So you're injured, now what?

My relationship with running has been a good one, rewarding and mutual. The one time running breaks my heart is when I’m faced with an injury. And, oh, they will come.

When in shape, I tend to possess a feeling of invincibility. There are no workouts I can’t do nor races I can’t win. There comes a time when a body will break down, and pushing past that threshold is how injury weasels its way into my perfect running world. I tend to ignore signs of pain, (that might be the definition of running), hoping my positive thinking will magic the pain away. But sometimes small nagging issues turn into sharp pains and before I know it, even walking hurts and running is out of the question.

Why so foolish with my own injuries? Why not back off at the first signs of pain? Because I loathe cross-training.

To be “injured,” indicates any sort of pain, because this is your body trying to communicate with you. To “back off” means to do some kind of cross-training instead of running. Some non-weight bearing exercise, so as to give yourself needed rest.

That is the logical part, but what I hear is, “Blah, blah blah, you can’t run anymore, blah, blah, blah.” Now you know why I avoid facing my injuries like the plague. But if you’re stronger than me, you will tell yourself to ease up on the running.

If you’re injured – whether it is a stress fracture or just tight muscles – It’s time to cross train. What type? How long? How hard? How does it compare with running? Over the last five years, amid great running success, I have also spent countless hours sweating away cross-training. In other words, you’ve come to the right place. And if you cross-train well, you’re transition back to running will be easier and faster.

What type?

The type of cross training you do depends on the nature of your injury. When I had runner’s knee, or knees (they both hurt at the same time), the elliptical seemed to hurt me worse, so I chose to bike. When I had a stress fracture in my foot, I needed complete non-weight bearing exercise, and so I hit the pool. You need to determine what type of activity will actually relieve stress from your injury first. Next, pick one that drives you the least crazy.

I typically switch off between an elliptical, a stationary bike, pool running, and swimming laps. For me, variety keeps my boredom at bay. There are other options. You can ride a bike on the road or use a rowing machine. I’ve even heard of someone roller-blading to cross train, although if I did that I would injure myself far worse.

How long?

This is the greatest injustice of cross-training. It takes longer. An hour cross-training for me translates to about five miles. That is a 12-minute mile as opposed to my typical recovery pace of seven minutes per mile. You may have to adjust for your own pace.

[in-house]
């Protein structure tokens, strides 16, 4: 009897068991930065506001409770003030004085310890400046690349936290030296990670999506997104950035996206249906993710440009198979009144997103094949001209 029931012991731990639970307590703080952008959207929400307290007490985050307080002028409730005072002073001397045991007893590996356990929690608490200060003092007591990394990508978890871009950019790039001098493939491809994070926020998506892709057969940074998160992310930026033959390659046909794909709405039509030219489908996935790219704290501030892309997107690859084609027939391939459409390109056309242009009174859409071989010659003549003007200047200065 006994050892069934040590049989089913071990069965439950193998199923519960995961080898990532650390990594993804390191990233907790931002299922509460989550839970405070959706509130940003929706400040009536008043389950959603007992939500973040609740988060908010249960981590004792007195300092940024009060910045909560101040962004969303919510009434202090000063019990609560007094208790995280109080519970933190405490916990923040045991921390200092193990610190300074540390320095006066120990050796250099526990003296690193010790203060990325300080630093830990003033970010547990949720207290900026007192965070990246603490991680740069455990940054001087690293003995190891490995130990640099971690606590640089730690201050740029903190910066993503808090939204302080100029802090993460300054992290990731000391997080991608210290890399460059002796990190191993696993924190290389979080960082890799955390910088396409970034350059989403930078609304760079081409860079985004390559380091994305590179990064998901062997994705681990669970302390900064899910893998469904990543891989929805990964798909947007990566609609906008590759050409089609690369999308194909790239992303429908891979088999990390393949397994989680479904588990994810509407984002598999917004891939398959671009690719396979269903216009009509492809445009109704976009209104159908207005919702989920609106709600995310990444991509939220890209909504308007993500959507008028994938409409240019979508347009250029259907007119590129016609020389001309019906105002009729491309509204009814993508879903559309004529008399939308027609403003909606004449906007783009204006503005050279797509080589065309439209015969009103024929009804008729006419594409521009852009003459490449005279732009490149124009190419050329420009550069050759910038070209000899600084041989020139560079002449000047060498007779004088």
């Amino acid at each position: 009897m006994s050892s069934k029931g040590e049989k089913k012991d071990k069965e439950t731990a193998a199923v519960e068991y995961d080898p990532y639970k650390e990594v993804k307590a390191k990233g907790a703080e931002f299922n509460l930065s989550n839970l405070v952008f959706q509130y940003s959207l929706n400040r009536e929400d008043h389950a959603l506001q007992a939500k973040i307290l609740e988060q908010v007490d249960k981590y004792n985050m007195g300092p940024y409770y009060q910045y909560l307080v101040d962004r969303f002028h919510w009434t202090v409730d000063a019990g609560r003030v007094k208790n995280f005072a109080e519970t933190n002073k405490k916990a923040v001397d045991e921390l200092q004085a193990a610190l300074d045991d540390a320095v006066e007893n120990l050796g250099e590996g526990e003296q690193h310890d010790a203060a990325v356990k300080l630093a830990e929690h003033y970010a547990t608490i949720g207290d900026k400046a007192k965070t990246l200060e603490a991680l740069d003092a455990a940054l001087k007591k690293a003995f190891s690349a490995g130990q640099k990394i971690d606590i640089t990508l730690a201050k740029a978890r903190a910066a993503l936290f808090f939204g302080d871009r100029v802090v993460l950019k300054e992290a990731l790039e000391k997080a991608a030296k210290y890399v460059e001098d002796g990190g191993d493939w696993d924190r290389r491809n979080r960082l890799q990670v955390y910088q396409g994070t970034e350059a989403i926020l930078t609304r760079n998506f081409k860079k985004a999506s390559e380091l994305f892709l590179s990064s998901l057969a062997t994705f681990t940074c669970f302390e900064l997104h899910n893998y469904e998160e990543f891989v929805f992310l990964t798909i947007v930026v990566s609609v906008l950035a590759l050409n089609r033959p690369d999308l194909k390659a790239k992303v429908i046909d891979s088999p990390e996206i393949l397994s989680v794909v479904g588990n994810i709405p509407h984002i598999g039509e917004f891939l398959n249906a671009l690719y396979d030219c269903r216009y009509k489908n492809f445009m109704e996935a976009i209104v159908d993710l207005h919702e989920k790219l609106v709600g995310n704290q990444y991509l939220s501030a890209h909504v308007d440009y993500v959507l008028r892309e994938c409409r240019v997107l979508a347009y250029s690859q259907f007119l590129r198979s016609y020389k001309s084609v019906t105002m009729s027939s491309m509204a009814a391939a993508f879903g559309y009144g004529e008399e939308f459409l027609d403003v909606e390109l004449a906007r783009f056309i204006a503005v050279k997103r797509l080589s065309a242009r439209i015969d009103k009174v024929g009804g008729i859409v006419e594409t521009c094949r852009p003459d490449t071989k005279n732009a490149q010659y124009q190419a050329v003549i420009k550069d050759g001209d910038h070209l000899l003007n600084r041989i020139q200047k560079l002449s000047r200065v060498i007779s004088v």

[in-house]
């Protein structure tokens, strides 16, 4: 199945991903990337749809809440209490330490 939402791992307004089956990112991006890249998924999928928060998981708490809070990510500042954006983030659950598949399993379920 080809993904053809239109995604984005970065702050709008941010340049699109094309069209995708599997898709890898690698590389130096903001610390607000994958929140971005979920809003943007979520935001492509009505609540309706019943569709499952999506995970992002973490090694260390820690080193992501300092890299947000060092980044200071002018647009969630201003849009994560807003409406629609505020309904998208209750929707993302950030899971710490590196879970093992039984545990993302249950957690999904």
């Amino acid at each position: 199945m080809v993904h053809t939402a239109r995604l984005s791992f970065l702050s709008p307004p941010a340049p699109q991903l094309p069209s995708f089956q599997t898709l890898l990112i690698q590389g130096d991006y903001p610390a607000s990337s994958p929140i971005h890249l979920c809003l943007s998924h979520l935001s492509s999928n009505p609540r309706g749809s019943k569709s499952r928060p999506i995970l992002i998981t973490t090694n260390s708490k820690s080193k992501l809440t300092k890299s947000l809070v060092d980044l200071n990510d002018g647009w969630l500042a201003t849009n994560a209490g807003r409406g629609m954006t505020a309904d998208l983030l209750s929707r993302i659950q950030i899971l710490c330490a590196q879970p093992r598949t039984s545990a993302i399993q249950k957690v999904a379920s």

As far as how long you need to cross train before you begin running again, well that’s up to when your body decides to heal. You could be back after a few days if you’ve caught the problem soon enough, but if you’re like me, sometimes, it can take months. And be sure you ease back into running. You should use cross training as a supplement until you’re back to full running again.

How hard?

Riding an elliptical for an hour at the same speed is not fun. Mixing it up with hard intervals will not only make the time pass, but it keeps you in better shape – which is the whole purpose of cross training. You need to keep your fitness level as close as you can to when you had to stop running. Always warm up about 10 to 20 minutes, then crank up your resistance and the volume on your music and give these workouts a try.

1. Repetitions of 3-4 minutes at a hard pace. Try to keep a steady hard pace for the entire interval. I would start with three reps and work up from there as you become stronger. Your rest in between the intervals should be about half. So if you do three minutes hard, rest for one minute and 30 seconds. If four minutes hard, take two minutes recovery. Eventually, I might do two sets, for example: 4×4 minutes hard with two minutes rest, then 10 minutes steady recovery pace, then another set of 4×4 minutes hard with two minutes rest. Then cool down.

2. The countdown: I love these kinds of workouts! My favorite is a 5,4,3,2,1. Start with five minutes hard, take 2.5 to three minutes of recovery. Then four minutes hard, with two minutes recovery. Followed by three minutes hard and on down to a final, all out one minute hard interval. You can make up your own variations of this one and that’s why it’s the best. Try a 10, 5, 2, or maybe a 5, 3, 1. Whatever feels good.

3. If you’re in the mood to “sprint,” do repetitions of short and very fast intervals. It’s good to increase resistance on these, but take it down on your rest in between so you can actually rest. I wouldn’t do more than repetitions of two minutes for this. You can play with 90 seconds, One minute and 30 seconds as well, try to only give yourself half-time rest. Your heart rate will be in high gear and it feels awesome. Do as many repetitions as you like.

4. Finally, to replace a long hard tempo run, try maintaining at least a 160 bpm heart rate for 15-30 minutes. This one can get tough when you’re in a gym and the scenery doesn’t change. I find I do better with inspiring music or while watching a BYU football game. Nothing gets your blood pumping like watching football.

It really comes down to listening to your body. When that’s not enough and injury breaks you and your love of running up, cross training is the answer. Put in the time to stay in shape, and when you can run again you won’t feel like they are the first steps you’ve ever taken.

Cecily is a senior cross country and track and field athlete at BYU, and a two-time All-American.

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